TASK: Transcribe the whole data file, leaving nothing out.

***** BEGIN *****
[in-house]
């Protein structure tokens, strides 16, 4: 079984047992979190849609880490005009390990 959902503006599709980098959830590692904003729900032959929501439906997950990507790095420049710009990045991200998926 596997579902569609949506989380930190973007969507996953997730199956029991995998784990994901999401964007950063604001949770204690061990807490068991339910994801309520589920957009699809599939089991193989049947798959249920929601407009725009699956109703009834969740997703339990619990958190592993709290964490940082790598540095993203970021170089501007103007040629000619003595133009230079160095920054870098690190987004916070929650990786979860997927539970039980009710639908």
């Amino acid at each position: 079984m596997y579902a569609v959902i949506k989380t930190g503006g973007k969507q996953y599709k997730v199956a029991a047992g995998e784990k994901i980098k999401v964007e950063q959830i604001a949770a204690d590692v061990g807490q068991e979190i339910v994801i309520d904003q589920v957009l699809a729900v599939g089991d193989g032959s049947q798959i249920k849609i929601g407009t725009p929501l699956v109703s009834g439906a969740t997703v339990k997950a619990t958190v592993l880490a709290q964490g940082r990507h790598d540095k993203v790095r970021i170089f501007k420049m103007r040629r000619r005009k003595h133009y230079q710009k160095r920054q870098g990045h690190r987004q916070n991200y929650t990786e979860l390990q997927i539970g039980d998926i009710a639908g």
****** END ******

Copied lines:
[in-house]
């Protein structure tokens, strides 16, 4: 079984047992979190849609880490005009390990 959902503006599709980098959830590692904003729900032959929501439906997950990507790095420049710009990045991200998926 596997579902569609949506989380930190973007969507996953997730199956029991995998784990994901999401964007950063604001949770204690061990807490068991339910994801309520589920957009699809599939089991193989049947798959249920929601407009725009699956109703009834969740997703339990619990958190592993709290964490940082790598540095993203970021170089501007103007040629000619003595133009230079160095920054870098690190987004916070929650990786979860997927539970039980009710639908």
């Amino acid at each position: 079984m596997y579902a569609v959902i949506k989380t930190g503006g973007k969507q996953y599709k997730v199956a029991a047992g995998e784990k994901i980098k999401v964007e950063q959830i604001a949770a204690d590692v061990g807490q068991e979190i339910v994801i309520d904003q589920v957009l699809a729900v599939g089991d193989g032959s049947q798959i249920k849609i929601g407009t725009p929501l699956v109703s009834g439906a969740t997703v339990k997950a619990t958190v592993l880490a709290q964490g940082r990507h790598d540095k993203v790095r970021i170089f501007k420049m103007r040629r000619r005009k003595h133009y230079q710009k160095r920054q870098g990045h690190r987004q916070n991200y929650t990786e979860l390990q997927i539970g039980d998926i009710a639908g």